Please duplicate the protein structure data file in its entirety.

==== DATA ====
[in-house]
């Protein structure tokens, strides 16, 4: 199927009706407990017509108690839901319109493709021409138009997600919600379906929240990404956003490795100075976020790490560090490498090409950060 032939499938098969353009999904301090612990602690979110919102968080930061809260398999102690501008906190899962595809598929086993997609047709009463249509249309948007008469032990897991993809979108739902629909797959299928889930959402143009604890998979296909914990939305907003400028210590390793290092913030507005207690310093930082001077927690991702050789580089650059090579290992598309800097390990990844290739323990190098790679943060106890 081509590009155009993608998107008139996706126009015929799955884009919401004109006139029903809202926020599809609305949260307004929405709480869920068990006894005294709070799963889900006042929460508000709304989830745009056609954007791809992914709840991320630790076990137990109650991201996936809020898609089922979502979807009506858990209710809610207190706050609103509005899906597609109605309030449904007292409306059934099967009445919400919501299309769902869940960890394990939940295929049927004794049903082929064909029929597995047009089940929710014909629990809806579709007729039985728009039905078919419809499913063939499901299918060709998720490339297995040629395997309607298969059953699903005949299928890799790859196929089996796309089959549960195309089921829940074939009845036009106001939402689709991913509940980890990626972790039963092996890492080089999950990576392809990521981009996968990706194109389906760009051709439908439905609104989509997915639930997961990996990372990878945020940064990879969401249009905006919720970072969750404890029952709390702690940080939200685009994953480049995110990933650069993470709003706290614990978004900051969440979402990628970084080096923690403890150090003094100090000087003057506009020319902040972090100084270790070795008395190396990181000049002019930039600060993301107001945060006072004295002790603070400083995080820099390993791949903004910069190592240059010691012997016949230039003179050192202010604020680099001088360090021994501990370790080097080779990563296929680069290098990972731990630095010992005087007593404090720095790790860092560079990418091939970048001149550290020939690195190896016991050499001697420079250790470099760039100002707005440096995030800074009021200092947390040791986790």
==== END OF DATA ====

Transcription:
[in-house]
């Protein structure tokens, strides 16, 4: 199927009706407990017509108690839901319109493709021409138009997600919600379906929240990404956003490795100075976020790490560090490498090409950060 032939499938098969353009999904301090612990602690979110919102968080930061809260398999102690501008906190899962595809598929086993997609047709009463249509249309948007008469032990897991993809979108739902629909797959299928889930959402143009604890998979296909914990939305907003400028210590390793290092913030507005207690310093930082001077927690991702050789580089650059090579290992598309800097390990990844290739323990190098790679943060106890 081509590009155009993608998107008139996706126009015929799955884009919401004109006139029903809202926020599809609305949260307004929405709480869920068990006894005294709070799963889900006042929460508000709304989830745009056609954007791809992914709840991320630790076990137990109650991201996936809020898609089922979502979807009506858990209710809610207190706050609103509005899906597609109605309030449904007292409306059934099967009445919400919501299309769902869940960890394990939940295929049927004794049903082929064909029929597995047009089940929710014909629990809806579709007729039985728009039905078919419809499913063939499901299918060709998720490339297995040629395997309607298969059953699903005949299928890799790859196929089996796309089959549960195309089921829940074939009845036009106001939402689709991913509940980890990626972790039963092996890492080089999950990576392809990521981009996968990706194109389906760009051709439908439905609104989509997915639930997961990996990372990878945020940064990879969401249009905006919720970072969750404890029952709390702690940080939200685009994953480049995110990933650069993470709003706290614990978004900051969440979402990628970084080096923690403890150090003094100090000087003057506009020319902040972090100084270790070795008395190396990181000049002019930039600060993301107001945060006072004295002790603070400083995080820099390993791949903004910069190592240059010691012997016949230039003179050192202010604020680099001088360090021994501990370790080097080779990563296929680069290098990972731990630095010992005087007593404090720095790790860092560079990418091939970048001149550290020939690195190896016991050499001697420079250790470099760039100002707005440096995030800074009021200092947390040791986790």